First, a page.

By Robert Stowe England
May 30, 2009
Americans have been living beyond their means for so long that they can no longer do so. They have, in fact, begun a long and likely painful process of deleveraging or debt reduction that could last for many years.
Economists measure household frugality or profligacy by calculating the ratio of debt to personal disposable income. In 2007 that ratio for the average American household reached an all-time high of 133 percent. By contrast, in 1960 the ratio stood at 55 percent.
As households deleverage and build up their savings to overcome sharp losses in home equity and investments, consumption by the household sector is likely to be weak in the coming recovery, according to economists Reuven Glick and Kevin J. Lansing of the Federal Reserve Bank of San Francisco.
Their observations were made May 15 in the FRBSF Economic Letter in an article titled "U.S. Household Deleveraging and Future Consumption Growth."
Glick and Lansing cited economist Hyman Minsky who proposed more than two decades ago a financial instability hypothesis asserting that prolonged good economic times induce behavior that leads to really bad economic times. As Glick and Lansing explain in economics lingo, Minsky "argued that prosperous times can often induce borrowers to accumulate debt beyond their ability to repay out of current income, thus leading to financial crises and severe economic contractions."
In Japan, evidence from the leverage of private non-finanical firms after the bursting of the real estate bubble and stock market bubble showed a 30 percent decline of the same magnitude over a ten-year period. The authors suggest, in fact, that it could take American consumers until 2018 to reduce their leverage by 25 percent, from 133 percent to 100 percent, the level where it stood in 2002.
Given the sharp pace of home price declines and the high level of foreclosures, the process this time around seems more like the pace and rate of decline in household leverage during Great Depression rather than the slower pace of decline in Japan after 1991.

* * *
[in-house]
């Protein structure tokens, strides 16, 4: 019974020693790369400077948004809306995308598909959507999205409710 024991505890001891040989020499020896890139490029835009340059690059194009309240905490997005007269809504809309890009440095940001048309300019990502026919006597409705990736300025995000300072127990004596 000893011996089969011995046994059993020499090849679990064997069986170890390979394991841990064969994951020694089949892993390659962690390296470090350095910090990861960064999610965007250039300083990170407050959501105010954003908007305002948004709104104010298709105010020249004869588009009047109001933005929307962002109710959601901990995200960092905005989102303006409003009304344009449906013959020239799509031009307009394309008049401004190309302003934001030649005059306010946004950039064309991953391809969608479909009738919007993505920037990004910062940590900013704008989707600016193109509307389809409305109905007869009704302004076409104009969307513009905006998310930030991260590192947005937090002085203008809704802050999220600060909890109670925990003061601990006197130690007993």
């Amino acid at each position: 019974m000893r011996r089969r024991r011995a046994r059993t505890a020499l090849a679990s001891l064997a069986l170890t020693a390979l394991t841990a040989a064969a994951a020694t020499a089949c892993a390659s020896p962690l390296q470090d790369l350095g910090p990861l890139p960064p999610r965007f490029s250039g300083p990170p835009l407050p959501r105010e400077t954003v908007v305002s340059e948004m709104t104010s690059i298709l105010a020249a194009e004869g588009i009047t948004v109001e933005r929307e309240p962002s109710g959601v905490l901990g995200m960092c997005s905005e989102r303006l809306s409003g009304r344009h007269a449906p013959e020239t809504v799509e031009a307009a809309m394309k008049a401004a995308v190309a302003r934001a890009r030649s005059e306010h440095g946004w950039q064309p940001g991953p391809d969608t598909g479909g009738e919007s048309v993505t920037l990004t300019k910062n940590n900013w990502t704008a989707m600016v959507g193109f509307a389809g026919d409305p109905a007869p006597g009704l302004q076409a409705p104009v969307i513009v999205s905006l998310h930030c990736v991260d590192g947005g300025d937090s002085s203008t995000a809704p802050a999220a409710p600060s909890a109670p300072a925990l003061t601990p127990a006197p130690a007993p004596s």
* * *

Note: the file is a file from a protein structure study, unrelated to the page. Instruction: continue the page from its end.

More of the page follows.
Given the magnitude of losses in home equity and in the stock market, it would seem to this writer that the period of deleveraging and reduced consumption by households will last much longer than three years for the great majority of American households. For those going through foreclosures, short sales of homes and bankruptcies, the rebalancing act will take place much faster, but this will transfer the costs to financial institutions, again with consequences in the larger economy.
It would seem that whether the pace is fast or slow, nearly all households have already found that thrift and frugality are suddenly very, very attractive, if not irresistible. In the long run, these newly rediscovered virtues will pay off for households, the economy and society at large.
Meanwhile, the engine of economic growth -- the American consumer -- is not going to be running on all cylinders for quite awhile.
The San Francisco Fed article can be found at this link: http://www.frbsf.org/publications/economics/letter/2009/el2009-16.pdf
Copyright 2009© by Robert Stowe England